The city of Perryville is in need of a new sewer plant, city officials say. They’re looking to replace their existing 40-year-old plant through three ballot initiatives during the August 7 election, which will ask voters to consider renewing taxes that helped pay for a water plant 20 years ago.
City administrator Brent Buerck says the current sewer plant has reached the end of its useful life and with recent job, housing, and commercial growth in the city, a new plant is necessary.
“Unfortunately the design, being a trickling filter, in the 70’s it was popular technology. It’s now simply antiquated. It doesn’t treat things like ammonia, phosphorus, or metals,” says Buerck. “It just wasn’t designed to provide a high level of treatment for those things, which are coming in permits now. We’re already seeing ammonia violations.”
In addition to treatment issues, the existing sewer system struggles with any amount over 1.1 million gallons per day, when it was built to handle 1.8 million. On rotating arms of the plant, cinder blocks have been put in place to hold pieces together, and the sand filter on the structure does not work. Buerck says 40 years is a long time, especially in the life of a sewer plant.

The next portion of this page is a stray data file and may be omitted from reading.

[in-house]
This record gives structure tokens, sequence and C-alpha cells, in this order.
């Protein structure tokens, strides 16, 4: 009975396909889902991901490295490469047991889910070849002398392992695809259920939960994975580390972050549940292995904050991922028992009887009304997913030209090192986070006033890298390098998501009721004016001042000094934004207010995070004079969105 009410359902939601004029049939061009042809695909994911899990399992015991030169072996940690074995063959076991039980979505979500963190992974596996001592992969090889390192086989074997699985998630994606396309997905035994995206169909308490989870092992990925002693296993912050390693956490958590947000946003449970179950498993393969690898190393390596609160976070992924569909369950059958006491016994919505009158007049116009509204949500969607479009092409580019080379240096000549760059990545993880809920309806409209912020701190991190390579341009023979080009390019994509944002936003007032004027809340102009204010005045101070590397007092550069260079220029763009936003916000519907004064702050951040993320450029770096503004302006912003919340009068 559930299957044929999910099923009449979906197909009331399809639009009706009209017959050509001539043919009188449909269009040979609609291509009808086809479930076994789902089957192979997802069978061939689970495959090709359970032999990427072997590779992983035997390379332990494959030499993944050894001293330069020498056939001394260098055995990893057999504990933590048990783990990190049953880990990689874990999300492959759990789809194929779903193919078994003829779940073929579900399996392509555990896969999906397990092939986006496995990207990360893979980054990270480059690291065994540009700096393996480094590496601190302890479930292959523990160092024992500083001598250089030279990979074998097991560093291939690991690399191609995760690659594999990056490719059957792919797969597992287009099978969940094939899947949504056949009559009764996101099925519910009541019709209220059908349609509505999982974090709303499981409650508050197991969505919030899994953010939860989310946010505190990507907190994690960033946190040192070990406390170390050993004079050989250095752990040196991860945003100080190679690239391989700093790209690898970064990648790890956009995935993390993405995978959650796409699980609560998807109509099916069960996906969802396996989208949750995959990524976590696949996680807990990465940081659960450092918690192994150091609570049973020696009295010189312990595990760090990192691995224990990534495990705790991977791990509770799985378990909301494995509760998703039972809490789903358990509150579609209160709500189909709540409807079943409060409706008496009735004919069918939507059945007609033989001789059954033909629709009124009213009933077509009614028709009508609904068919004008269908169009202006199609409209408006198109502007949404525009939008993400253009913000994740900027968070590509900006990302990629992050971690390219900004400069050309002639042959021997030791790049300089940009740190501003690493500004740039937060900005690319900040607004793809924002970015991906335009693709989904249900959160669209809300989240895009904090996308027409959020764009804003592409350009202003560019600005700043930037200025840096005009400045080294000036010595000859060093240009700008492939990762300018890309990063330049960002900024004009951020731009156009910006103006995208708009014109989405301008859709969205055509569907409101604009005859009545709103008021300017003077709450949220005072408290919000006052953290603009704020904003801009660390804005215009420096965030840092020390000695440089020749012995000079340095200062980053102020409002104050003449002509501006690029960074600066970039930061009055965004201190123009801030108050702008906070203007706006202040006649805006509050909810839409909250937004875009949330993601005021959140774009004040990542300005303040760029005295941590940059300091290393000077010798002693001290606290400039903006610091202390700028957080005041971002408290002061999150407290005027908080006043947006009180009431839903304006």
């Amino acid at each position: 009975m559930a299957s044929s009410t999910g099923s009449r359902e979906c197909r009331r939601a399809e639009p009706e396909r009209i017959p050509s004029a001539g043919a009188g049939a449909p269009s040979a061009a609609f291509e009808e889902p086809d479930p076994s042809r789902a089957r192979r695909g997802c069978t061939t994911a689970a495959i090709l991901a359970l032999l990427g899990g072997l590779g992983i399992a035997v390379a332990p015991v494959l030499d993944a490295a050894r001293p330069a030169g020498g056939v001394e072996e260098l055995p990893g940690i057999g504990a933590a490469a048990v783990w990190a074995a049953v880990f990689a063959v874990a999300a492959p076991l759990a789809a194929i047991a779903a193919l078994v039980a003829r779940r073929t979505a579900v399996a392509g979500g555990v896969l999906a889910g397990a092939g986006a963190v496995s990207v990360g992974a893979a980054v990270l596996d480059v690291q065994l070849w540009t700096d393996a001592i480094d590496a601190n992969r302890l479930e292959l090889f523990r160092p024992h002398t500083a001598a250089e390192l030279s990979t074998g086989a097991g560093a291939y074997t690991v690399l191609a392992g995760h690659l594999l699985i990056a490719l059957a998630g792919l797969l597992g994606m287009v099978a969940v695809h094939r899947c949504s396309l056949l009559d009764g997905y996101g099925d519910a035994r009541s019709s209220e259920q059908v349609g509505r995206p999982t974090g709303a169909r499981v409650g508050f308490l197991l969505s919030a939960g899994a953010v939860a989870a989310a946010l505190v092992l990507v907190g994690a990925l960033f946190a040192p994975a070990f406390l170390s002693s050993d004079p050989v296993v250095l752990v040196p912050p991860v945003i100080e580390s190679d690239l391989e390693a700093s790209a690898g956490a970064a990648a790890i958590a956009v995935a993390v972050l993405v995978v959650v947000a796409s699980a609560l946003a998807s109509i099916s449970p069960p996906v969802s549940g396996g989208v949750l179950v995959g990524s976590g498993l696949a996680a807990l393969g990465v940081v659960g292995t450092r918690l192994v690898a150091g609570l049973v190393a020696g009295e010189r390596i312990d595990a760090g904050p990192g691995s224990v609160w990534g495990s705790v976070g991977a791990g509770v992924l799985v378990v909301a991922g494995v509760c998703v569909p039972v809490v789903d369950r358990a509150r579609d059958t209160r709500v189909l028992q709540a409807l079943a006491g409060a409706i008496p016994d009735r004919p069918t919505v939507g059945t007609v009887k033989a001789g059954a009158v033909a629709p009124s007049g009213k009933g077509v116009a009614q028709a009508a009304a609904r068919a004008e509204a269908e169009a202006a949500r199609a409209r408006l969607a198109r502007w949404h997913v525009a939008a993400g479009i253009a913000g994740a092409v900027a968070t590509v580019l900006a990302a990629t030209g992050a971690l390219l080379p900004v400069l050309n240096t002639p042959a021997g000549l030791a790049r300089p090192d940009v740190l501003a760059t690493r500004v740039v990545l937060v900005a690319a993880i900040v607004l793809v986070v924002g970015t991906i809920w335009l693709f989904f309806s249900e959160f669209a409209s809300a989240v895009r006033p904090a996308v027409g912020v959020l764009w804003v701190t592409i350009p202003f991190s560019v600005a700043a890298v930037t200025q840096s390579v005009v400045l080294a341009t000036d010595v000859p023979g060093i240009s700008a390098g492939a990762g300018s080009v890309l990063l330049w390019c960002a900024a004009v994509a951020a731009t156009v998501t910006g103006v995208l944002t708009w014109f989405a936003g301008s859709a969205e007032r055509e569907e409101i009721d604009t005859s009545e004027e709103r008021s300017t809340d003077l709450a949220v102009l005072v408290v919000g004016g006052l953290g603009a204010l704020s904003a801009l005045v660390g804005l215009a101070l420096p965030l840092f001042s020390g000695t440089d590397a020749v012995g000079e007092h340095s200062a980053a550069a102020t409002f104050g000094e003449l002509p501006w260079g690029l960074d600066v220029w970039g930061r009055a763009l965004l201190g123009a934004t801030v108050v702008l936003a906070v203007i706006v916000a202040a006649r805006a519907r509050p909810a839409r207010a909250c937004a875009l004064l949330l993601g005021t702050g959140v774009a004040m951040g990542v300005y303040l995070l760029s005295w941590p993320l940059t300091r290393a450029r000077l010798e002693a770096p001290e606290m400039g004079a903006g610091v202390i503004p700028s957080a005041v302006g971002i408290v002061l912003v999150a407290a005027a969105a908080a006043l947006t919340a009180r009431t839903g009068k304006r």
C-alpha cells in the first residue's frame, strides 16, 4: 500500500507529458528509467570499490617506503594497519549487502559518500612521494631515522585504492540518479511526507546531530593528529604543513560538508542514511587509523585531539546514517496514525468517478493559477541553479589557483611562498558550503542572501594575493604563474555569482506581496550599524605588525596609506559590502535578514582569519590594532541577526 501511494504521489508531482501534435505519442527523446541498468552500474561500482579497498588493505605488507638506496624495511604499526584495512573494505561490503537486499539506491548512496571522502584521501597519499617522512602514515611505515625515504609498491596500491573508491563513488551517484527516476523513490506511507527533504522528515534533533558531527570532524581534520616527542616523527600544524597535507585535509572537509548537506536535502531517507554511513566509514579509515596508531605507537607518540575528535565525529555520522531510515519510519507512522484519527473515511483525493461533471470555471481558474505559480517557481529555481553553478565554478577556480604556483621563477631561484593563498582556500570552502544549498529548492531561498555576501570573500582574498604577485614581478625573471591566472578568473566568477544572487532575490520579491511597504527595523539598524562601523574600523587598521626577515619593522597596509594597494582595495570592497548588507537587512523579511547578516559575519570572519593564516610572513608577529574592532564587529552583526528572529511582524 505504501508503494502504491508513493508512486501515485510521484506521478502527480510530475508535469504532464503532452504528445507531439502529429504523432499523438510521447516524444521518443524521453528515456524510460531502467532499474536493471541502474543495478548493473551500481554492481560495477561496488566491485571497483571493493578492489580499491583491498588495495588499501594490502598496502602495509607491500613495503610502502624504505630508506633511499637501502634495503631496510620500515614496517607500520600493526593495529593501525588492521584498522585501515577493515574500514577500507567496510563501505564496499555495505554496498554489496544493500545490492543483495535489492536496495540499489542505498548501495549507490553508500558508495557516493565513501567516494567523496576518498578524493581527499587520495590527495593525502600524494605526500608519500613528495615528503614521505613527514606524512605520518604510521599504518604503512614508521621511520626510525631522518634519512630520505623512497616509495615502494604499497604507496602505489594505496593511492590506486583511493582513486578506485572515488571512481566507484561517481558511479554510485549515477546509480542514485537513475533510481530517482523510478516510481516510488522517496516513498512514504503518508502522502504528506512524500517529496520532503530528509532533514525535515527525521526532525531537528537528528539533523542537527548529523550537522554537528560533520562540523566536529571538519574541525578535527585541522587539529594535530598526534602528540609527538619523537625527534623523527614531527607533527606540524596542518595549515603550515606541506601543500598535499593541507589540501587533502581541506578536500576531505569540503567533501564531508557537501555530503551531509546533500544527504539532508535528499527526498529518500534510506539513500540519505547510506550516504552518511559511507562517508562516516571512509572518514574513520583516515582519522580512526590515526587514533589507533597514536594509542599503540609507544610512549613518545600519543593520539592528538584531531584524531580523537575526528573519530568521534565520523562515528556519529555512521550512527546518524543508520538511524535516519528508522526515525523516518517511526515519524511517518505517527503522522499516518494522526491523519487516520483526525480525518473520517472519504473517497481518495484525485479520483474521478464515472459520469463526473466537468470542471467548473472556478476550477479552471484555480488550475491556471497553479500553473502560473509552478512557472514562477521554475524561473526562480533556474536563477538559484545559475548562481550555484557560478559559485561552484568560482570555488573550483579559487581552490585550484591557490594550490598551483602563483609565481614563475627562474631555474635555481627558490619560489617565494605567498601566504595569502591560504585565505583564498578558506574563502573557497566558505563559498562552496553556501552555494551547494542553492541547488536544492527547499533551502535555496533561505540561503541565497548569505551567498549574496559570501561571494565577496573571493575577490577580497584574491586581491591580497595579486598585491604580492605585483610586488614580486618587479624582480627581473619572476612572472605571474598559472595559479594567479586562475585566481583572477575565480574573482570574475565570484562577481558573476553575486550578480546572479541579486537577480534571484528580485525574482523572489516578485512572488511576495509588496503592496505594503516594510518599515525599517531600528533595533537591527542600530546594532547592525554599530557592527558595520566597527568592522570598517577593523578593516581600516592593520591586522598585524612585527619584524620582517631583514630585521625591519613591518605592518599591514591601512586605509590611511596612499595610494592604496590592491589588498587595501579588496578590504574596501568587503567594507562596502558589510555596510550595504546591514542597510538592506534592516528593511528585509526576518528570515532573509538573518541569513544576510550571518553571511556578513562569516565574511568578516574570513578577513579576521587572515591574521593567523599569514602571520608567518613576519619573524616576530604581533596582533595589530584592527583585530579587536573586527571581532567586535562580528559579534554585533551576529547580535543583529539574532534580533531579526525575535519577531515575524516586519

“The stuff that runs through a sewer plant, as you can imagine, is pretty harsh on different things,” says Buerck. “We’ve been doing what we need to do to get by to this point.”
Buerck says they've completed the loan paperwork for a new plant, and as of several weeks ago, they can lock in at 1.32% interest for 20 years, a rate he says they are excited about.
The city estimates their current 3/8 of $0.01 sales tax would generate $8.5 million for a new plant, and their existing 1/4 of $0.01 property tax levee would generate over $5.1 million. The rest would be made up of existing rates. The bond issue is made up of three separate ballot initiatives: to continue their existing sales tax, to continue the existing property tax, and to get voter permission for the city to borrow the money structure using existing rates. Each must be approved for the proposed plan to work.
A no vote on the issue would indicate that the city has to rethink the plan, which could include rate increases or a different tax structure. If approved, the plan would sunset in 20 years.
Buerck explains that, in the case of a rate increase, it would not be directly related to the new plant project.
“Everything is in place now, we just want to continue things as they are now. And, we need authorization to borrow money,” says Buerck.